First, you need to consider how you will use your wool. Rachel Brown, author of Weaving, Spinning and Dyeing, considers a coarse wool to be perfect for handspinning. She says “what is considered the best (or finest) wool in the industry is the worst for your purposes... the only ones that will interest you (for most purposes, anyway) will be those classified as long-wool”. And the coarser the wool, the longer each fibre, which is also desirable for handspinning. A fine, soft wool is of course also suitable but it may be more difficult to spin.
In general, therefore, if you are a beginning hand-spinner, a coarse long-wool from the bottom of Table 1 may be more suitable. And if you are an expert and familiar with particular types of wool that work well for you, you can use the tables to choose other sheep breeds of a similar size or those which are a little larger or smaller than those you are familiar with.
There are 4 tables below; Firstly, a table of wool fibre sizes sorted in order of size with the finest fibres at the top and the coarsest at the bottom, so as to be able to locate either similar fibres or the finest and coarsest fibres quickly.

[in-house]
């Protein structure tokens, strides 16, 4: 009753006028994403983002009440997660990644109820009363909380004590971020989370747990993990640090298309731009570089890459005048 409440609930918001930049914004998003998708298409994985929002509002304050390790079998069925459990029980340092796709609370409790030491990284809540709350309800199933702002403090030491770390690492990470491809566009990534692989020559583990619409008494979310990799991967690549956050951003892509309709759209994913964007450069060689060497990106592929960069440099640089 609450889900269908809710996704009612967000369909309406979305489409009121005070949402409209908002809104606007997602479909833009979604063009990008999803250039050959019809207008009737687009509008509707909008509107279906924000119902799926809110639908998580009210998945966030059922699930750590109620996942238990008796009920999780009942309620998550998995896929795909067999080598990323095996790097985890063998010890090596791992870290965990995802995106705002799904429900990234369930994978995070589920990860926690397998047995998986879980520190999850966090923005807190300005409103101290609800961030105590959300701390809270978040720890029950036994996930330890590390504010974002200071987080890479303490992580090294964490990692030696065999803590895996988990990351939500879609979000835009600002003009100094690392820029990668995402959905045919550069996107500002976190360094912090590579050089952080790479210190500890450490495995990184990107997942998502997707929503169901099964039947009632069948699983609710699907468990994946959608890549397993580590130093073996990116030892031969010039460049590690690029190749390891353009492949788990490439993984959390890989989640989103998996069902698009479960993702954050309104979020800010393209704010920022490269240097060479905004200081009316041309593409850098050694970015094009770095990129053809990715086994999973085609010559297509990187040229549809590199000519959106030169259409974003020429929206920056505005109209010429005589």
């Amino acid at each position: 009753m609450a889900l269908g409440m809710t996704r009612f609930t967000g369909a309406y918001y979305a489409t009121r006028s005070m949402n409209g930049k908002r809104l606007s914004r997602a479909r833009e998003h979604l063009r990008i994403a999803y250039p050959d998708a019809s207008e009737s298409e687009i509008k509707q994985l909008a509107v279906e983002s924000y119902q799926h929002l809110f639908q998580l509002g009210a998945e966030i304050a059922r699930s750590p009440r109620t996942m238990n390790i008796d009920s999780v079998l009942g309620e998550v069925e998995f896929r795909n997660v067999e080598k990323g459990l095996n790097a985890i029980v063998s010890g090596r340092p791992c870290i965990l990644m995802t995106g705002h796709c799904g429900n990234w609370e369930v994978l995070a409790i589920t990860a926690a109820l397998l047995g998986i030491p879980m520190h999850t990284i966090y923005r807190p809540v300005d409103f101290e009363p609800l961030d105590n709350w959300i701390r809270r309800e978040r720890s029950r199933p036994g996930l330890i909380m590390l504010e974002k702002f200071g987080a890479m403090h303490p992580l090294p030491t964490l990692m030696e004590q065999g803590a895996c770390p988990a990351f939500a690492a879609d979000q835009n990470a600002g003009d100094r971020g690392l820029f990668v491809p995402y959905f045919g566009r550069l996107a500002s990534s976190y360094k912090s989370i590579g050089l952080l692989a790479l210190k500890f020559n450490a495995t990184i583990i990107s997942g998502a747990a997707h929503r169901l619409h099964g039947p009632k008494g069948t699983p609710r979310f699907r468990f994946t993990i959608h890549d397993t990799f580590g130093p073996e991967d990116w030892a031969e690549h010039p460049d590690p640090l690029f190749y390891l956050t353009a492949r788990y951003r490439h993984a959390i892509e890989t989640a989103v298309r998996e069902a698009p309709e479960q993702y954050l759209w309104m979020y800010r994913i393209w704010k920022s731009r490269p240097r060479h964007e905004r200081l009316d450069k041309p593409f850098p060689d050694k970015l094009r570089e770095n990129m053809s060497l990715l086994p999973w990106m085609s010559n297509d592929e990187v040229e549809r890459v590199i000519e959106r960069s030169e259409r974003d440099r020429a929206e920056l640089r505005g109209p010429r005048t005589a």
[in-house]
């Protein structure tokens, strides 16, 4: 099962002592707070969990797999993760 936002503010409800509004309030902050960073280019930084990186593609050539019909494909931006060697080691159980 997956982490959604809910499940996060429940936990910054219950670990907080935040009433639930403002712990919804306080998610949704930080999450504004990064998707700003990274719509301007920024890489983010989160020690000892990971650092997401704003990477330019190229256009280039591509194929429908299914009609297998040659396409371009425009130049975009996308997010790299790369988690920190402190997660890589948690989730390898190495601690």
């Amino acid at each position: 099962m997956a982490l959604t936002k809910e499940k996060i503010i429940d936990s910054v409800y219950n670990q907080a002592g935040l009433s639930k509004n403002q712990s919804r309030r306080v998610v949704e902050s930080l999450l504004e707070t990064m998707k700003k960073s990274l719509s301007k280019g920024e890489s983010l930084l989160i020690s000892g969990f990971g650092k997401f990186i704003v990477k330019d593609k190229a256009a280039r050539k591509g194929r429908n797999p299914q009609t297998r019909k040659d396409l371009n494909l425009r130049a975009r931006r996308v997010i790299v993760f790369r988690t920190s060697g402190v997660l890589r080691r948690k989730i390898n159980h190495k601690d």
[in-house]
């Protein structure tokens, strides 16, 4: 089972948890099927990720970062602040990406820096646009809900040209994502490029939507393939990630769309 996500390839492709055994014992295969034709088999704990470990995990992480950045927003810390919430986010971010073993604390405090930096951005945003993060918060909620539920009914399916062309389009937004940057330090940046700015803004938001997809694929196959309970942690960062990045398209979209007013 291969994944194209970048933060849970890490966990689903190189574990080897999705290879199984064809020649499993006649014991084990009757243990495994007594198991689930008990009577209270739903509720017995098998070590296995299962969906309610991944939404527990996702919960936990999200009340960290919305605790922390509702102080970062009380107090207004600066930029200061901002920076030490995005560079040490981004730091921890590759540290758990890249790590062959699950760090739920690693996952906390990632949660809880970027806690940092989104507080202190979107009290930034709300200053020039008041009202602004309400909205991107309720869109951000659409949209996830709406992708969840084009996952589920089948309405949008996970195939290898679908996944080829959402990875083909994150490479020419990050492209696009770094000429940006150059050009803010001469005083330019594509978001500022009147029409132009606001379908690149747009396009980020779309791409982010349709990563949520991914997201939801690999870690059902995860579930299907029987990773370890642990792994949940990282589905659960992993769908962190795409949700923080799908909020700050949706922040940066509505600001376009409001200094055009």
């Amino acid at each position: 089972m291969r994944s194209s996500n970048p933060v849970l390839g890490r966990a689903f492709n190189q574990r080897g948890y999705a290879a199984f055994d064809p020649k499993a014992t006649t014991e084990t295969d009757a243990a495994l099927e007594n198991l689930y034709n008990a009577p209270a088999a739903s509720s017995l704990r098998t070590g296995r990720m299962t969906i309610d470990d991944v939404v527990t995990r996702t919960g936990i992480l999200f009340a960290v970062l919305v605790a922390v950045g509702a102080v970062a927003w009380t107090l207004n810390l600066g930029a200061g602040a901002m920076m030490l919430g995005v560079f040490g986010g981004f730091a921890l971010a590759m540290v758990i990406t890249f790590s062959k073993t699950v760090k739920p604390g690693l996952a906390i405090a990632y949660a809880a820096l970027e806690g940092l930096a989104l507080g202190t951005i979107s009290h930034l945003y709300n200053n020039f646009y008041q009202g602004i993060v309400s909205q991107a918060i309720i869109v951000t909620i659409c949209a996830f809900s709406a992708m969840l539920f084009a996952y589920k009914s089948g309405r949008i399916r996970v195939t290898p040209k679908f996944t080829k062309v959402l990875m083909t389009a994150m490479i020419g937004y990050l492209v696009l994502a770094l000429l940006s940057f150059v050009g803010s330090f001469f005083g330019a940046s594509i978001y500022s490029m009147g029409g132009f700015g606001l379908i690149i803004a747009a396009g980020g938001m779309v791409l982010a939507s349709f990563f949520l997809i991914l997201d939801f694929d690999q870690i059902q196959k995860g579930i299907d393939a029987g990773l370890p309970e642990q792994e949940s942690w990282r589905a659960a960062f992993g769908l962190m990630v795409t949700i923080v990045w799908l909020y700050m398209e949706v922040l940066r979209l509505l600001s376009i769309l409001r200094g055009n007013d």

Secondly, the same table sorted on sheep breed so that you can find a particular sheep wool.
Thirdly, a short table of the fibre size for other fibre animals – alpaca, goats, rabbits, etc. Bradford Count is not used for these and therefore only micron sizes are quoted.
And fourthly, a comparison of the metric micron measurement of fibre size and the imperial Bradford Count (also called the numerical count system or the ASTM standard grade etc) (much simplified from the tables presented by Melanie Barkley on the Penn State College of Agricultural Sciences website and on similar standard tables). Micron and Bradford Count are defined in the Glossary.
There are, of course, many other factors in making the right choice but many handspinners prefer coloured sheep and long coarse wool, not short, fine, white wool. These tables provide the sizes and the British Coloured Sheep Breeders Association (BCSBA) website provides a guide to the availability of coloured wools, whichever your preference.
Top of page Table 1. Fibre sizes for common sheep breeds sorted on size